After playing right and left field at Boston College, the Giants turned Shaw into a first baseman once they selected the 6-foot-4, 235-pound lefty in 2015. This year, the Giants’ front office decided to make a change. As the big league team continued to look for their own answers, Shaw saw himself in left field in 94 of the 125 games he played between Double-A and Triple-A this season. 

“I saw improvements through the course of the year,” Brian Sabean said about Shaw’s outfield defense on The Giants Insider Podcast. “The problem is playing left field in our left field isn’t necessarily the easiest thing to do.” 

The AFL is all about reps in left field for Shaw as the Giants have already said he will get a long look in spring training. He earned that right after a breakout year at the plate.

One week into the AFL though, Shaw’s bat is way behind. Through four games, Shaw is batting a pedestrian .133 (2-for-15), both hits being singles. But even in such a slow start there are positives. 

Shaw has walked three times to only two strikeouts. His only downfall at the plate once he reached Triple-A Sacramento was his on-base percentage fell from .390 in Double-A to .328 at the higher level. With the River Cats, Shaw struck out 106 times, leading the team, while taking his base 20 times.

One week in the desert, Shaw is showing more patience and putting the ball into play more often. The ball simply isn’t finding grass.

In the outfield, every ball Shaw sees -- practice or game -- during the AFL is a step in the right direction for he and the Giants. He is yet to make an error in his short time at the AFL. The big lefty will never be a guy to make the spectacular play, but if he improves his instincts with the glove and improves his eye at the plate, the Giants can finally have their left fielder of the future. 

Former Giants infielder replaces Dodgers' star shortstop on NLCS roster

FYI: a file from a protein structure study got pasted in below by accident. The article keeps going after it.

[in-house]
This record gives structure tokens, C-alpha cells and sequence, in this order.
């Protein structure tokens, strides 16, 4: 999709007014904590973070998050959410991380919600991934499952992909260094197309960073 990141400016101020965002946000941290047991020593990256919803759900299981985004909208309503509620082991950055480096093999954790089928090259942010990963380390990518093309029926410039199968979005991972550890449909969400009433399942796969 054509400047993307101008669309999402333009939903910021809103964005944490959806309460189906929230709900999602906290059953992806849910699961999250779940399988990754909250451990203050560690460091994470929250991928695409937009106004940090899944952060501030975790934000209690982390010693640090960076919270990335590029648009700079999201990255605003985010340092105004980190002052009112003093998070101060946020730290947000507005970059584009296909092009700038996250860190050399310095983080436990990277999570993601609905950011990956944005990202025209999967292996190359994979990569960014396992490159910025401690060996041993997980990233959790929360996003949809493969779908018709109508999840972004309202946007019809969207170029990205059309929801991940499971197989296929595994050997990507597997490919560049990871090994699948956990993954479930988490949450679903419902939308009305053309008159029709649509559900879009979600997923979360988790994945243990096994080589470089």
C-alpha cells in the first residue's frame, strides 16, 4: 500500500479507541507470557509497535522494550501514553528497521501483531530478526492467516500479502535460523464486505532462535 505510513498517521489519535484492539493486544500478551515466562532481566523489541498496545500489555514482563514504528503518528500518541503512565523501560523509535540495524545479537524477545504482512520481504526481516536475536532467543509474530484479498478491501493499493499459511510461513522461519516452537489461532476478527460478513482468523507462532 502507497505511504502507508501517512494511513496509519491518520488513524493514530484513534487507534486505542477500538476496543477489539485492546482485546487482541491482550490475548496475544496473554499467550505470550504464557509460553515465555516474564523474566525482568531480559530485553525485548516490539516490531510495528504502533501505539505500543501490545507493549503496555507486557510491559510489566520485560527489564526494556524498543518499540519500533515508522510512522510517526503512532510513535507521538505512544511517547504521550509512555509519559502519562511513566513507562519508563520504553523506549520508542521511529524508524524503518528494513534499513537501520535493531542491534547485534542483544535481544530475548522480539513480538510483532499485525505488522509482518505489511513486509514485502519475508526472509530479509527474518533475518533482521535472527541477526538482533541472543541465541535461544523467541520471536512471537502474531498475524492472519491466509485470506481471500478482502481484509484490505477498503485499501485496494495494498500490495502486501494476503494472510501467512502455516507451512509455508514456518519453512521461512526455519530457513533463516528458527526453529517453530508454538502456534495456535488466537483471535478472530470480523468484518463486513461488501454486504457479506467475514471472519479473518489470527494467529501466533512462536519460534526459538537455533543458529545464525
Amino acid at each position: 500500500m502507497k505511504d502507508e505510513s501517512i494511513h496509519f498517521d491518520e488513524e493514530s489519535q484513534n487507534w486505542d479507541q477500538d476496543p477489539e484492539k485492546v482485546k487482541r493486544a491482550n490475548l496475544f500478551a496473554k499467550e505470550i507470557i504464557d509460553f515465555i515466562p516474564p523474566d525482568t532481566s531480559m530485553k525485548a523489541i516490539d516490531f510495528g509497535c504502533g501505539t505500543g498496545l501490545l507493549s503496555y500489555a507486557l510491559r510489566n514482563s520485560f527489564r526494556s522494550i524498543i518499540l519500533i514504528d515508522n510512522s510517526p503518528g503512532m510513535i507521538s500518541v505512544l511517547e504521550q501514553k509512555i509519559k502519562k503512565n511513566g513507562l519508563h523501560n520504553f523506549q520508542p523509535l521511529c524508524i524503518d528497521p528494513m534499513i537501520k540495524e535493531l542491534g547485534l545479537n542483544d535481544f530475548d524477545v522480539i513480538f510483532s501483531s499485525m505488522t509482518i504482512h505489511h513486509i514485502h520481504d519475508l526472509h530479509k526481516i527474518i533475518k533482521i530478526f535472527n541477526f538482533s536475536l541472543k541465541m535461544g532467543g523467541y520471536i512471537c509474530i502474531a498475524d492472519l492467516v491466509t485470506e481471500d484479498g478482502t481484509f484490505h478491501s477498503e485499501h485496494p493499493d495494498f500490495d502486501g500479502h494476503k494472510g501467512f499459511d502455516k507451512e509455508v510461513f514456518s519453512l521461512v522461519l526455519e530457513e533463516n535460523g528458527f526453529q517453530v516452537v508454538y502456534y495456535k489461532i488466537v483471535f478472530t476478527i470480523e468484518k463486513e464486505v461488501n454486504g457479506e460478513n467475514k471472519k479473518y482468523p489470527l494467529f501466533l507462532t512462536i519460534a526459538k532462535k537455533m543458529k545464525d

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USATSI

Former Giants infielder replaces Dodgers' star shortstop on NLCS roster

LOS ANGELES — Shortstop Corey Seager has been left off the Los Angeles Dodgers' roster for the NL Championship Series against the Chicago Cubs.

The Dodgers announced Seager's surprise omission due to a back injury on Saturday, several hours before Game 1 at Dodger Stadium.

Los Angeles also dropped reliever Pedro Baez from its roster. Infielder Charlie Culberson and outfielder Joc Pederson were added.

Chicago made only one change from the last playoff round, adding reliever Hector Rondon and removing reliever Justin Wilson.

Seager complained of back soreness during the Dodgers' NL Division Series clincher in Arizona on Monday, and 2016 NL Rookie of the Year didn't participate in team workouts this week. Still, manager Dave Roberts said Friday that he was very optimistic that Seager would play in the NLCS.

Seager was an All-Star selection this season while batting .295 with 22 homers and 77 RBIs as a key part of the top of the Dodgers' lineup.

Kike Hernandez, Chris Taylor and Culberson all worked out at shortstop Friday for the Dodgers. The versatile Taylor was the Dodgers' center fielder during the NLDS, but he made 96 appearances in the outfield this season and 44 in the infield, including 14 games at shortstop.

Pederson is batting .071 with no homers since July, but the Dodgers could need him in center field if Taylor plays shortstop.

Culberson famously homered to clinch the Dodgers' NL West title in announcer Vin Scully's final home game last season, but the infielder spent most of this season at Triple-A, appearing in only 14 games for the Dodgers.

Rondon was the Cubs' closer in 2014 and 2015, but moved to a setup role last season after Aroldis Chapman's arrival. He appeared in 61 regular-season games this year, going 4-1 with a 4.24 ERA in an up-and-down campaign.

Chicago acquired Wilson in a trade with Detroit on July 31, adding a veteran left-handed reliever who had 13 saves for the Tigers this season. The Southern California native wasn't great in his two months with the Cubs, posting a 5.09 ERA with 19 walks in 23 appearances.

Manager Joe Maddon chose Wilson for the NLDS over Rondon, only to switch it up against the Dodgers.